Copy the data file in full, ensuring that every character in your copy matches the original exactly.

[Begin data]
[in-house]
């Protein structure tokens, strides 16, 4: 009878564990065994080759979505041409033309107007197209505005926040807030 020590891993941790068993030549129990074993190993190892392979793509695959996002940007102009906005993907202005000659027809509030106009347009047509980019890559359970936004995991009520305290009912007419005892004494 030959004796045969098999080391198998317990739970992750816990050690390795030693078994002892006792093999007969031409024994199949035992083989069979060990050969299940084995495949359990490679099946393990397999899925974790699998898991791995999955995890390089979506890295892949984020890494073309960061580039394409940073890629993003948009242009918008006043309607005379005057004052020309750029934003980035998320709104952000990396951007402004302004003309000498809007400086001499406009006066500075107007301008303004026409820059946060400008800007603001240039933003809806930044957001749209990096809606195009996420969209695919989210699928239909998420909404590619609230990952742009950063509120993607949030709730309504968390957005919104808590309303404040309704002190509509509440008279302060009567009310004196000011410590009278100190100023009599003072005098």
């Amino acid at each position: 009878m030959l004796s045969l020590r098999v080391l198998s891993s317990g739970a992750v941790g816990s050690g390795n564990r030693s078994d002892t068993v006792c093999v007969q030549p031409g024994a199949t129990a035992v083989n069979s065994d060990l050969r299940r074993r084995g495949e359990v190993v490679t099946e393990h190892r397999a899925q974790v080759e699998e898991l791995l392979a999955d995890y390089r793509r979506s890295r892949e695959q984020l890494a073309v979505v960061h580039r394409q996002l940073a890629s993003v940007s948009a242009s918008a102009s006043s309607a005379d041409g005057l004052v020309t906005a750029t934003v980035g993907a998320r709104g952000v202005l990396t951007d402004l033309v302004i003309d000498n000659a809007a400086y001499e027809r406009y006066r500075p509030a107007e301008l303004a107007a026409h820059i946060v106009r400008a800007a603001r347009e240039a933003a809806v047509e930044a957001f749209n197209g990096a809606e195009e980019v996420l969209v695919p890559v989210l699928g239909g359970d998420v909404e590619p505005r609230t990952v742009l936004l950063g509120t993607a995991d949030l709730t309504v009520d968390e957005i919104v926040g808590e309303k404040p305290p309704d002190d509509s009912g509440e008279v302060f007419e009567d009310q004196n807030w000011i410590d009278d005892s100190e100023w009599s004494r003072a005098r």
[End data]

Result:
[in-house]
């Protein structure tokens, strides 16, 4: 009878564990065994080759979505041409033309107007197209505005926040807030 020590891993941790068993030549129990074993190993190892392979793509695959996002940007102009906005993907202005000659027809509030106009347009047509980019890559359970936004995991009520305290009912007419005892004494 030959004796045969098999080391198998317990739970992750816990050690390795030693078994002892006792093999007969031409024994199949035992083989069979060990050969299940084995495949359990490679099946393990397999899925974790699998898991791995999955995890390089979506890295892949984020890494073309960061580039394409940073890629993003948009242009918008006043309607005379005057004052020309750029934003980035998320709104952000990396951007402004302004003309000498809007400086001499406009006066500075107007301008303004026409820059946060400008800007603001240039933003809806930044957001749209990096809606195009996420969209695919989210699928239909998420909404590619609230990952742009950063509120993607949030709730309504968390957005919104808590309303404040309704002190509509509440008279302060009567009310004196000011410590009278100190100023009599003072005098």
């Amino acid at each position: 009878m030959l004796s045969l020590r098999v080391l198998s891993s317990g739970a992750v941790g816990s050690g390795n564990r030693s078994d002892t068993v006792c093999v007969q030549p031409g024994a199949t129990a035992v083989n069979s065994d060990l050969r299940r074993r084995g495949e359990v190993v490679t099946e393990h190892r397999a899925q974790v080759e699998e898991l791995l392979a999955d995890y390089r793509r979506s890295r892949e695959q984020l890494a073309v979505v960061h580039r394409q996002l940073a890629s993003v940007s948009a242009s918008a102009s006043s309607a005379d041409g005057l004052v020309t906005a750029t934003v980035g993907a998320r709104g952000v202005l990396t951007d402004l033309v302004i003309d000498n000659a809007a400086y001499e027809r406009y006066r500075p509030a107007e301008l303004a107007a026409h820059i946060v106009r400008a800007a603001r347009e240039a933003a809806v047509e930044a957001f749209n197209g990096a809606e195009e980019v996420l969209v695919p890559v989210l699928g239909g359970d998420v909404e590619p505005r609230t990952v742009l936004l950063g509120t993607a995991d949030l709730t309504v009520d968390e957005i919104v926040g808590e309303k404040p305290p309704d002190d509509s009912g509440e008279v302060f007419e009567d009310q004196n807030w000011i410590d009278d005892s100190e100023w009599s004494r003072a005098r």